Roofing Kansas City: How to Make Your Roof Tornado Proof

Tornadoes are the biggest threat to houses and pose the greatest danger to homeowners in the United States. They pack wind strengths with up to four times more destructive power than hurricanes and earthquakes. Normal housing construction methods are generally inadequate to resist the devastation brought by the strong winds of tornadoes, but it is not difficult to fortify your house against this destructive force of nature.

Every time a tornado hits, the first thing that goes off a house is the roof. A tornado exerts upward pressure against the roof and either inward or outward pressure against the walls. Once the roof lifts off it will leave the walls weak and unstable because the lateral stability provided by the roof is gone. That is why the importance of reinforcing your roof cannot be overemphasized.

Of course, different roofing Kansas City materials have distinct durability and toughness. Wood-framed houses are admittedly weaker compared to concrete buildings.

Reinforced Concrete Roof Decks

The roof systems that have been observed to consistently withstand tornadoes and hurricanes are those constructed with structural reinforced concrete decks, which are similarly connected to structural reinforced concrete walls.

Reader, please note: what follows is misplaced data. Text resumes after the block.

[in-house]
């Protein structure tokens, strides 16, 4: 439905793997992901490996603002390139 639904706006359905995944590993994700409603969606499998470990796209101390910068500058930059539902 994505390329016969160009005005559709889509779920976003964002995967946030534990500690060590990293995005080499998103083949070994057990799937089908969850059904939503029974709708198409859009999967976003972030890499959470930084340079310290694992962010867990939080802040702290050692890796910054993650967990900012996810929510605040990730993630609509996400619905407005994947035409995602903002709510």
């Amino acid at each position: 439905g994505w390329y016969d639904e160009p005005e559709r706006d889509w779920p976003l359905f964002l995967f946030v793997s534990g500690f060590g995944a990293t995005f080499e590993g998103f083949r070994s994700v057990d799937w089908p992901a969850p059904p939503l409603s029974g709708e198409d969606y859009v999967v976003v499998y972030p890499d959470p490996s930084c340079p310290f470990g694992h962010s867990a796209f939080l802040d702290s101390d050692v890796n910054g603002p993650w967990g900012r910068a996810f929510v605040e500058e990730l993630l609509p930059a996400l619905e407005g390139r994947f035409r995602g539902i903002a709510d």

Concrete walls are required to be reinforced to withstand the horizontal and vertical pressures of the wind as it beats on the roof. These walls are referred to as shear or bearing walls. For the entire structure or building to become fully resistant to the destructive winds, the roof structure must act as a solid and dependable structural diaphragm.

Reinforcing Non-Concrete Roof Decks

If you have a roof other than concrete decks, there are variety of ways to reinforce it and increase its resistance against the strong winds brought by tornadoes. One solution is to use hurricane clips on the roof. The clips attach the trusses or rafters to the top plate, thereby strengthening the link between the two parts. The reinforcement of the connection is amplified and could withstand far greater wind pull compared to the typical connection used on houses, which is a toenail hammered at an angle that lacks the protection provided by the hurricane clips.

Depending on the clips used, hurricane clips provide uplift protection from 400 to 1500 pounds or possibly more. In ordinary areas, a clip designed for uplift protection of 500 pounds may be installed on every other trusses. However, in hurricane-prone areas, using the strongest clip and attaching them to every truss is highly recommended.